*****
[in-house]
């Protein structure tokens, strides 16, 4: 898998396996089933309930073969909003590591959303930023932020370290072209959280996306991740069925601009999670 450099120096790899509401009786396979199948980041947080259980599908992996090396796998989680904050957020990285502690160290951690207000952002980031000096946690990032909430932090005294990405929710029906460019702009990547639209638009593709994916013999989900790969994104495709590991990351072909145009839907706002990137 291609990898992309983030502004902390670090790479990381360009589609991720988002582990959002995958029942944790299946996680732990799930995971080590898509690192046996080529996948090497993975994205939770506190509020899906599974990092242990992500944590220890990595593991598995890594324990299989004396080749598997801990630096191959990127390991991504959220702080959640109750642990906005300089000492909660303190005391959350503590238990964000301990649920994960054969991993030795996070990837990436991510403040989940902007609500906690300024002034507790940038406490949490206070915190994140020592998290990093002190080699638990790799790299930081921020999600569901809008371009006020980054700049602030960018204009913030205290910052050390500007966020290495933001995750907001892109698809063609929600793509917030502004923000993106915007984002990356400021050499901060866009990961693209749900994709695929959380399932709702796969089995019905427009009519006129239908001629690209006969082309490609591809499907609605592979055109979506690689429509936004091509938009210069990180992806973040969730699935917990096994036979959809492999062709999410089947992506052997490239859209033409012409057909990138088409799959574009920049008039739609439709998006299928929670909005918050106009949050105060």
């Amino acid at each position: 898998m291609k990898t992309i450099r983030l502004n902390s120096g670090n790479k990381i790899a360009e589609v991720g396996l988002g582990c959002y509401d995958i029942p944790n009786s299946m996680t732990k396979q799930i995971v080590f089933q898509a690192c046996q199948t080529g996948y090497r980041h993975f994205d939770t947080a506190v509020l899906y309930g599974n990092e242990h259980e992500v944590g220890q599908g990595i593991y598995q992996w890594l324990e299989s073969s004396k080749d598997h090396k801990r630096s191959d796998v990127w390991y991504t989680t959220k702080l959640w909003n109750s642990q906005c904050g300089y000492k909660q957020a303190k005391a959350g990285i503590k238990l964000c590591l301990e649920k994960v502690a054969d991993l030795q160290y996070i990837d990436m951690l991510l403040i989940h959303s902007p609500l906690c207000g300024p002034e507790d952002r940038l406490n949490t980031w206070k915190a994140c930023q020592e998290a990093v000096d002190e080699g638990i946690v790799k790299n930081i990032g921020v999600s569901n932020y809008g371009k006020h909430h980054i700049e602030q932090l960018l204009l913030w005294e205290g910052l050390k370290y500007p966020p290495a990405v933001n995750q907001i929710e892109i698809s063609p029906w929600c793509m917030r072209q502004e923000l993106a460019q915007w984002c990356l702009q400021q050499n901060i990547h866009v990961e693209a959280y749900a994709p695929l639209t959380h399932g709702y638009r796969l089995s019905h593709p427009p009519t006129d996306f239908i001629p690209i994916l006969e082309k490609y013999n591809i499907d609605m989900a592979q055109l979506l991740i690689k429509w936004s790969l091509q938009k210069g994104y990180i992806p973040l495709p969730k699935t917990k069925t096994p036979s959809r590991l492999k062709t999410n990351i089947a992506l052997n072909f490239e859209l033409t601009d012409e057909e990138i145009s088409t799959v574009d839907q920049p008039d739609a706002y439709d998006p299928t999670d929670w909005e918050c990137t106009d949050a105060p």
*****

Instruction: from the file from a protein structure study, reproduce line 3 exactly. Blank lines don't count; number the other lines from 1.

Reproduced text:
């Amino acid at each position: 898998m291609k990898t992309i450099r983030l502004n902390s120096g670090n790479k990381i790899a360009e589609v991720g396996l988002g582990c959002y509401d995958i029942p944790n009786s299946m996680t732990k396979q799930i995971v080590f089933q898509a690192c046996q199948t080529g996948y090497r980041h993975f994205d939770t947080a506190v509020l899906y309930g599974n990092e242990h259980e992500v944590g220890q599908g990595i593991y598995q992996w890594l324990e299989s073969s004396k080749d598997h090396k801990r630096s191959d796998v990127w390991y991504t989680t959220k702080l959640w909003n109750s642990q906005c904050g300089y000492k909660q957020a303190k005391a959350g990285i503590k238990l964000c590591l301990e649920k994960v502690a054969d991993l030795q160290y996070i990837d990436m951690l991510l403040i989940h959303s902007p609500l906690c207000g300024p002034e507790d952002r940038l406490n949490t980031w206070k915190a994140c930023q020592e998290a990093v000096d002190e080699g638990i946690v790799k790299n930081i990032g921020v999600s569901n932020y809008g371009k006020h909430h980054i700049e602030q932090l960018l204009l913030w005294e205290g910052l050390k370290y500007p966020p290495a990405v933001n995750q907001i929710e892109i698809s063609p029906w929600c793509m917030r072209q502004e923000l993106a460019q915007w984002c990356l702009q400021q050499n901060i990547h866009v990961e693209a959280y749900a994709p695929l639209t959380h399932g709702y638009r796969l089995s019905h593709p427009p009519t006129d996306f239908i001629p690209i994916l006969e082309k490609y013999n591809i499907d609605m989900a592979q055109l979506l991740i690689k429509w936004s790969l091509q938009k210069g994104y990180i992806p973040l495709p969730k699935t917990k069925t096994p036979s959809r590991l492999k062709t999410n990351i089947a992506l052997n072909f490239e859209l033409t601009d012409e057909e990138i145009s088409t799959v574009d839907q920049p008039d739609a706002y439709d998006p299928t999670d929670w909005e918050c990137t106009d949050a105060p």